SA Casino Industry Makes a Slow Return
The South African branch of network PricewaterhouseCoopers predicted a Gross Gambling Revenue (GGR) jump from R27 billion to R35 billion, between 2016 and 2021. That assertation, however, was made before the novel coronavirus pandemic – and before the lockdown and economic fallout that followed. So, what is the situation now?
Entertainment Industry Returns
Casinos, cinemas and restaurants (for sit-down meals) have been allowed to reopen across South Africa on Monday the 29th of June. Several caveats were in place, as per the Disaster Management Act, to attempt to stop the spread of COVID-19. These included crowd control so that venues filled to only 50% of total capacity, prohibition of on-location alcohol consumption, and forbidding indoor smoking.
Casino operators also expected general social distancing rules to be enforced, along with physical barriers between dealers and players, a stipulation that every second slot machine be switched off and granting MVG (Most Valuable Guest) only access to several areas. Although insiders acknowledge that the return will be difficult, they have also expressed their appreciation.
Slow Start Anticipated
Authorities announced in mid-June that casinos, hotels, restaurants, resorts and other entertainment venues would be permitted to reopen, although no official timeline was given. Even without exact dates, the news was enough to boost plummeting casino stock market prices and top establishments began preparing for when they’d be able to welcome their guests back.
Some proprietors noted that their venues were especially suited to enforce social distancing measures, saying that casinos are always closely monitored with security surveillance and identity document checks. In an official statement, industry heavyweight Sun International said they anticipate “a slow start” to resumed trade.
A significant restructuring of resort and hotel properties is necessary and planned, Sun International added, and while the revamps will be difficult the group acknowledges their importance. These changes are the best chance that their premises and facilities have for long-term survival, their official statement continued.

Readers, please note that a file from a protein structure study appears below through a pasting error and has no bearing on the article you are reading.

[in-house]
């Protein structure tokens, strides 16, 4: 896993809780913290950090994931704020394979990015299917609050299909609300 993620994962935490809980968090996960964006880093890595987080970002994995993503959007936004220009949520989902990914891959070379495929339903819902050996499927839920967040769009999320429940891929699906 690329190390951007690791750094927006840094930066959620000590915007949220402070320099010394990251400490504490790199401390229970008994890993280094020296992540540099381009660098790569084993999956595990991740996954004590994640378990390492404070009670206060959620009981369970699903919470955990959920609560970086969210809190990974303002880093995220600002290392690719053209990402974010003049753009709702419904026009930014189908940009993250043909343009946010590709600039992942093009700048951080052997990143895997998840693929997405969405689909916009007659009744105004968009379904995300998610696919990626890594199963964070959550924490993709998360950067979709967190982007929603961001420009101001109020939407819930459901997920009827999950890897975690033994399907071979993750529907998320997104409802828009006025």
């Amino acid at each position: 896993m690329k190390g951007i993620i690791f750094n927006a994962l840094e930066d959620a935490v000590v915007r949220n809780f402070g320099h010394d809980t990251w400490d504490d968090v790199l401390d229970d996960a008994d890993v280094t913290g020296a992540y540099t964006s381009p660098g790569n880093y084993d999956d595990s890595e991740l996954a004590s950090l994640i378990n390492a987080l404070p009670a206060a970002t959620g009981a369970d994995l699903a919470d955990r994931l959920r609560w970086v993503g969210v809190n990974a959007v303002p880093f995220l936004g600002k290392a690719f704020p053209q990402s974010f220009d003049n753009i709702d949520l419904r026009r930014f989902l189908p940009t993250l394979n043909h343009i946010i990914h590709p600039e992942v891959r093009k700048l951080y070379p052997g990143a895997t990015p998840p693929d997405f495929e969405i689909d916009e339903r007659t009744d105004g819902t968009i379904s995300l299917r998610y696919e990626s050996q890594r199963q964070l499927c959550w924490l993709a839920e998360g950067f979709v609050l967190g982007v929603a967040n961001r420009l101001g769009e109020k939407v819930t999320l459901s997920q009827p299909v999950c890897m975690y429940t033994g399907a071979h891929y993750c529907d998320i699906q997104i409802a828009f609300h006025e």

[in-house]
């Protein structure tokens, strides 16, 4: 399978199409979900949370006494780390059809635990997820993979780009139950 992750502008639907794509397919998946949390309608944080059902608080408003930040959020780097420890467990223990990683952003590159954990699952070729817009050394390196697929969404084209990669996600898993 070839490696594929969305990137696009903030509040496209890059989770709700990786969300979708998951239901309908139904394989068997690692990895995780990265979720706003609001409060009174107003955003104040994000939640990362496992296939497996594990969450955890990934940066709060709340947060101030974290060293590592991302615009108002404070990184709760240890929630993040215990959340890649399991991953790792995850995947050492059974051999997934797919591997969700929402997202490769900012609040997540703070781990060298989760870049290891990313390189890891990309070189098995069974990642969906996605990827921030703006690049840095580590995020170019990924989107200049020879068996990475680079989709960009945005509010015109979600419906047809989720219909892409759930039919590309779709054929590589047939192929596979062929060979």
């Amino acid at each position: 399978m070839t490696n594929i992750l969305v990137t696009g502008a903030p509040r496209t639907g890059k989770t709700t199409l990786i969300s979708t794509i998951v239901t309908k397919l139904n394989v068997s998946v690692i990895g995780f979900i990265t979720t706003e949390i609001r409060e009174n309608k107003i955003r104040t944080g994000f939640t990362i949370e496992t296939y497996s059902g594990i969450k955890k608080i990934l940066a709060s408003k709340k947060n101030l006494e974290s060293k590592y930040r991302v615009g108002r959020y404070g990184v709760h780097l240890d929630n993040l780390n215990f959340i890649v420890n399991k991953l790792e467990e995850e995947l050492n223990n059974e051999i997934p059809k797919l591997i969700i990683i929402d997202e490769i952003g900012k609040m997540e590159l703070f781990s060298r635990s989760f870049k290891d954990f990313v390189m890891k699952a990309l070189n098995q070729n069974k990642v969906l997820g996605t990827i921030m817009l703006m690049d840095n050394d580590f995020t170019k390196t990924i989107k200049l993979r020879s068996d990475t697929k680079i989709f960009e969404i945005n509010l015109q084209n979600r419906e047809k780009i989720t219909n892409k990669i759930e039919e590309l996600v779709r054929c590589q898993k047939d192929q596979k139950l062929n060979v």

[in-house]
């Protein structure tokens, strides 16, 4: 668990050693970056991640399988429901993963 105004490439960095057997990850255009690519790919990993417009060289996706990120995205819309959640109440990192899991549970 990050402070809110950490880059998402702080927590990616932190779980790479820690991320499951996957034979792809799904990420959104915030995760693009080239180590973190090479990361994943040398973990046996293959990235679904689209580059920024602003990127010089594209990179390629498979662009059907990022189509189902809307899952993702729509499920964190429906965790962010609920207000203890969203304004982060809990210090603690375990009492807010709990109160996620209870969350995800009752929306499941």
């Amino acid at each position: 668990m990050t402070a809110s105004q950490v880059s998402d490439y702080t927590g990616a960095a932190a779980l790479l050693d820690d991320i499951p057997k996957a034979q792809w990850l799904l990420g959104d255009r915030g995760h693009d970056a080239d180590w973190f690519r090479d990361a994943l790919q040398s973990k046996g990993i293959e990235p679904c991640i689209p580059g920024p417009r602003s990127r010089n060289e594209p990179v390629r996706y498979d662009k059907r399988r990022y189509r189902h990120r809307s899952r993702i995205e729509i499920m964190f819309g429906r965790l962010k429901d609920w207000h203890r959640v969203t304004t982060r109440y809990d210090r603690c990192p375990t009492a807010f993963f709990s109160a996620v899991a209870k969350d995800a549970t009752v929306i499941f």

Tsogo Sun Looks Towards Online Business
Sun International contemporary Tsogo Sun has a strategy of enhanced hygiene and other safety measures in place, but the operating company is also looking at online business escalation. While the company is estimated to have lost more than R200 million due to lockdown measures, it doesn’t expect to recover with its land-based revenue alone.
Instead, Chief Executive Officer Chris du Toit explains, the group is at a very advanced stage in their move into online casino games and sports betting. Describing the development into this separate market sector as a “natural progression”, Du Toit continued that Tsogo Sun would be attempting to increase its smartphone penetration.
This penetration currently allows better interaction with customers, so that they are aware of activities and special offers and could also be leveraged as a gateway to a mobile and desktop betting platform. Online gambling in South Africa has already proven to be popular, and the lockdown period has made people more aware than ever of the capabilities of their connected devices.
SA’s Infection Rate Continues Climbing
Though reopening gambling and other entertainment venues will no doubt give South Africa’s flagging economy a much-needed boost, the country is still facing the COVID-19 crisis. After less than 1000 deaths in April, over 168000 cases have now been recorded. On Thursday the 25th of June, daily case numbers rose by more than 6500.
The line between breathing life back into the financial sector and preserving the lives of the citizens is a tough one to walk, as nations around the world are being forced to do now. In Texas, for example, the easing of lockdown measures was paused as infection rates jumped up again. Whether this will be the case in South Africa is not yet known. For now, gamblers can enjoy their casino games – at safe social distances of course.